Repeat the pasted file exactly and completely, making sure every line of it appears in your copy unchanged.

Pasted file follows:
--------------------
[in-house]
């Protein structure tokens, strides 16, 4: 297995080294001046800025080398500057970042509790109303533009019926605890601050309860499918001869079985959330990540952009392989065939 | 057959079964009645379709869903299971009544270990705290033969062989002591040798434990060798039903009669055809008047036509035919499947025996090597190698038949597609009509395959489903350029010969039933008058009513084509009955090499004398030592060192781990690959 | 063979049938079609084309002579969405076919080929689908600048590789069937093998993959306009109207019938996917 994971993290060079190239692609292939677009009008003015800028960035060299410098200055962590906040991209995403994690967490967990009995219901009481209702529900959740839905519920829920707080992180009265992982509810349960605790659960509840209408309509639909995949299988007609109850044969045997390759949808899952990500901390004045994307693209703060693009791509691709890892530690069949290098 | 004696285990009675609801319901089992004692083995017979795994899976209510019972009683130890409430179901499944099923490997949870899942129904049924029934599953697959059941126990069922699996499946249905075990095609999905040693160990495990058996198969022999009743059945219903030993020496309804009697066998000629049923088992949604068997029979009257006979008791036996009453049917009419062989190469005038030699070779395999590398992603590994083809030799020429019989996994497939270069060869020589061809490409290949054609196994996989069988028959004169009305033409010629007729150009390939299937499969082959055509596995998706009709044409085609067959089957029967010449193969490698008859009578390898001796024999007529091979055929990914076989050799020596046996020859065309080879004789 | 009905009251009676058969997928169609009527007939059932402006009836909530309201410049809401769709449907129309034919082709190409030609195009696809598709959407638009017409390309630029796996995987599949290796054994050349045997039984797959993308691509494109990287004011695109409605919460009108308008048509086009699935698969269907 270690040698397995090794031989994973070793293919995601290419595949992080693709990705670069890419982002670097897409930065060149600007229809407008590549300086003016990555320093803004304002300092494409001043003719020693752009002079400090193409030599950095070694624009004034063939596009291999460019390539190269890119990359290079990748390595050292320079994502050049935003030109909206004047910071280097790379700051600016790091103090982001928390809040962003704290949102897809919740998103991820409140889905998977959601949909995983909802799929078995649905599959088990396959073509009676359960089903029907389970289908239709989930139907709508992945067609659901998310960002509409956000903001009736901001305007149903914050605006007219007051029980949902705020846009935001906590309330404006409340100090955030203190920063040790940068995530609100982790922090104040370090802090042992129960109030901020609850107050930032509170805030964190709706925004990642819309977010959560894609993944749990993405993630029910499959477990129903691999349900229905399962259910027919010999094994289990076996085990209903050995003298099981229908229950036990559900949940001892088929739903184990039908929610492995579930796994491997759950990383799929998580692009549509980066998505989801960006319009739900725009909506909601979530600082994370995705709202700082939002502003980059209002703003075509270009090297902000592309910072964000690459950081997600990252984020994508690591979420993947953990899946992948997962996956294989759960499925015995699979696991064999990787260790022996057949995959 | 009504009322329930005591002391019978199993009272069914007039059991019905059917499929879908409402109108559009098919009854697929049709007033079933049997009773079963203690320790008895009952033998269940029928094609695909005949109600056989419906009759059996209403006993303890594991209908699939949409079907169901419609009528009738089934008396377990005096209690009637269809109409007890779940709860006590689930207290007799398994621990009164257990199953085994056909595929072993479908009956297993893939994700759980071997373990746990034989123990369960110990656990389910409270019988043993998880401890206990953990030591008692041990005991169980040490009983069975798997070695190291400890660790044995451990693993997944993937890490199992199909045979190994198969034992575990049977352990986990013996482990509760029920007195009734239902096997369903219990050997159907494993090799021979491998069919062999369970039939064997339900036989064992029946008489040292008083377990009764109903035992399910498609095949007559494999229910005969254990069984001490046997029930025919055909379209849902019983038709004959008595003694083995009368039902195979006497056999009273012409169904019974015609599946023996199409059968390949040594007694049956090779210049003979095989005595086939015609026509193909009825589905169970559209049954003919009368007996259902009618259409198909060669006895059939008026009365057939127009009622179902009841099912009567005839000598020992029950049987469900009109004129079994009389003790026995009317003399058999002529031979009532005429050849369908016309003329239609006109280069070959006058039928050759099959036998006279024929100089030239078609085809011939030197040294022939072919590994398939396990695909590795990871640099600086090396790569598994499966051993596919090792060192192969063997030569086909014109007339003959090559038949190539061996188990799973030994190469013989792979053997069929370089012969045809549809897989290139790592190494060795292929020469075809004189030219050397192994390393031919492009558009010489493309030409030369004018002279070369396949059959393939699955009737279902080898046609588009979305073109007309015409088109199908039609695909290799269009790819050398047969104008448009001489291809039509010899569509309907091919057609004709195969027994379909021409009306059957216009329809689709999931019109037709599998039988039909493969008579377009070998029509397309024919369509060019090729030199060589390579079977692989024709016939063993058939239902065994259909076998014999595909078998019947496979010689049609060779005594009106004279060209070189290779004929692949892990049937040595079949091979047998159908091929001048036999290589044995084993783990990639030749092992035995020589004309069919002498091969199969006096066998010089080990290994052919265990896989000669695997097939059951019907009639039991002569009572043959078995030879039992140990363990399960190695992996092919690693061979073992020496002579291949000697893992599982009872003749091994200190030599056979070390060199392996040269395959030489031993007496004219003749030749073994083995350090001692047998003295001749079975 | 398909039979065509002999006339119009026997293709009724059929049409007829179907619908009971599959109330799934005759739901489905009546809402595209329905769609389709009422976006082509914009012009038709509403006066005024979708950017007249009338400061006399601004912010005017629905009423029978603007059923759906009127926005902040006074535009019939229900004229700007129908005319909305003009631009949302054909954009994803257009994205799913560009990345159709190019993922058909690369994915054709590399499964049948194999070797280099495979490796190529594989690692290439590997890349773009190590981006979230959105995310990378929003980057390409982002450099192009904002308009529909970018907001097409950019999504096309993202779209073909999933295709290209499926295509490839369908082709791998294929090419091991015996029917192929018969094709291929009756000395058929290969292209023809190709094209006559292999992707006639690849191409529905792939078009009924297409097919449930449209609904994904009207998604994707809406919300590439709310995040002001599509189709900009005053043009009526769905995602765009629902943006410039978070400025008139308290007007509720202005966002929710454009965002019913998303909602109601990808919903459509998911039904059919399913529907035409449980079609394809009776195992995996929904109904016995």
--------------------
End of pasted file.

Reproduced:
[in-house]
């Protein structure tokens, strides 16, 4: 297995080294001046800025080398500057970042509790109303533009019926605890601050309860499918001869079985959330990540952009392989065939 | 057959079964009645379709869903299971009544270990705290033969062989002591040798434990060798039903009669055809008047036509035919499947025996090597190698038949597609009509395959489903350029010969039933008058009513084509009955090499004398030592060192781990690959 | 063979049938079609084309002579969405076919080929689908600048590789069937093998993959306009109207019938996917 994971993290060079190239692609292939677009009008003015800028960035060299410098200055962590906040991209995403994690967490967990009995219901009481209702529900959740839905519920829920707080992180009265992982509810349960605790659960509840209408309509639909995949299988007609109850044969045997390759949808899952990500901390004045994307693209703060693009791509691709890892530690069949290098 | 004696285990009675609801319901089992004692083995017979795994899976209510019972009683130890409430179901499944099923490997949870899942129904049924029934599953697959059941126990069922699996499946249905075990095609999905040693160990495990058996198969022999009743059945219903030993020496309804009697066998000629049923088992949604068997029979009257006979008791036996009453049917009419062989190469005038030699070779395999590398992603590994083809030799020429019989996994497939270069060869020589061809490409290949054609196994996989069988028959004169009305033409010629007729150009390939299937499969082959055509596995998706009709044409085609067959089957029967010449193969490698008859009578390898001796024999007529091979055929990914076989050799020596046996020859065309080879004789 | 009905009251009676058969997928169609009527007939059932402006009836909530309201410049809401769709449907129309034919082709190409030609195009696809598709959407638009017409390309630029796996995987599949290796054994050349045997039984797959993308691509494109990287004011695109409605919460009108308008048509086009699935698969269907 270690040698397995090794031989994973070793293919995601290419595949992080693709990705670069890419982002670097897409930065060149600007229809407008590549300086003016990555320093803004304002300092494409001043003719020693752009002079400090193409030599950095070694624009004034063939596009291999460019390539190269890119990359290079990748390595050292320079994502050049935003030109909206004047910071280097790379700051600016790091103090982001928390809040962003704290949102897809919740998103991820409140889905998977959601949909995983909802799929078995649905599959088990396959073509009676359960089903029907389970289908239709989930139907709508992945067609659901998310960002509409956000903001009736901001305007149903914050605006007219007051029980949902705020846009935001906590309330404006409340100090955030203190920063040790940068995530609100982790922090104040370090802090042992129960109030901020609850107050930032509170805030964190709706925004990642819309977010959560894609993944749990993405993630029910499959477990129903691999349900229905399962259910027919010999094994289990076996085990209903050995003298099981229908229950036990559900949940001892088929739903184990039908929610492995579930796994491997759950990383799929998580692009549509980066998505989801960006319009739900725009909506909601979530600082994370995705709202700082939002502003980059209002703003075509270009090297902000592309910072964000690459950081997600990252984020994508690591979420993947953990899946992948997962996956294989759960499925015995699979696991064999990787260790022996057949995959 | 009504009322329930005591002391019978199993009272069914007039059991019905059917499929879908409402109108559009098919009854697929049709007033079933049997009773079963203690320790008895009952033998269940029928094609695909005949109600056989419906009759059996209403006993303890594991209908699939949409079907169901419609009528009738089934008396377990005096209690009637269809109409007890779940709860006590689930207290007799398994621990009164257990199953085994056909595929072993479908009956297993893939994700759980071997373990746990034989123990369960110990656990389910409270019988043993998880401890206990953990030591008692041990005991169980040490009983069975798997070695190291400890660790044995451990693993997944993937890490199992199909045979190994198969034992575990049977352990986990013996482990509760029920007195009734239902096997369903219990050997159907494993090799021979491998069919062999369970039939064997339900036989064992029946008489040292008083377990009764109903035992399910498609095949007559494999229910005969254990069984001490046997029930025919055909379209849902019983038709004959008595003694083995009368039902195979006497056999009273012409169904019974015609599946023996199409059968390949040594007694049956090779210049003979095989005595086939015609026509193909009825589905169970559209049954003919009368007996259902009618259409198909060669006895059939008026009365057939127009009622179902009841099912009567005839000598020992029950049987469900009109004129079994009389003790026995009317003399058999002529031979009532005429050849369908016309003329239609006109280069070959006058039928050759099959036998006279024929100089030239078609085809011939030197040294022939072919590994398939396990695909590795990871640099600086090396790569598994499966051993596919090792060192192969063997030569086909014109007339003959090559038949190539061996188990799973030994190469013989792979053997069929370089012969045809549809897989290139790592190494060795292929020469075809004189030219050397192994390393031919492009558009010489493309030409030369004018002279070369396949059959393939699955009737279902080898046609588009979305073109007309015409088109199908039609695909290799269009790819050398047969104008448009001489291809039509010899569509309907091919057609004709195969027994379909021409009306059957216009329809689709999931019109037709599998039988039909493969008579377009070998029509397309024919369509060019090729030199060589390579079977692989024709016939063993058939239902065994259909076998014999595909078998019947496979010689049609060779005594009106004279060209070189290779004929692949892990049937040595079949091979047998159908091929001048036999290589044995084993783990990639030749092992035995020589004309069919002498091969199969006096066998010089080990290994052919265990896989000669695997097939059951019907009639039991002569009572043959078995030879039992140990363990399960190695992996092919690693061979073992020496002579291949000697893992599982009872003749091994200190030599056979070390060199392996040269395959030489031993007496004219003749030749073994083995350090001692047998003295001749079975 | 398909039979065509002999006339119009026997293709009724059929049409007829179907619908009971599959109330799934005759739901489905009546809402595209329905769609389709009422976006082509914009012009038709509403006066005024979708950017007249009338400061006399601004912010005017629905009423029978603007059923759906009127926005902040006074535009019939229900004229700007129908005319909305003009631009949302054909954009994803257009994205799913560009990345159709190019993922058909690369994915054709590399499964049948194999070797280099495979490796190529594989690692290439590997890349773009190590981006979230959105995310990378929003980057390409982002450099192009904002308009529909970018907001097409950019999504096309993202779209073909999933295709290209499926295509490839369908082709791998294929090419091991015996029917192929018969094709291929009756000395058929290969292209023809190709094209006559292999992707006639690849191409529905792939078009009924297409097919449930449209609904994904009207998604994707809406919300590439709310995040002001599509189709900009005053043009009526769905995602765009629902943006410039978070400025008139308290007007509720202005966002929710454009965002019913998303909602109601990808919903459509998911039904059919399913529907035409449980079609394809009776195992995996929904109904016995």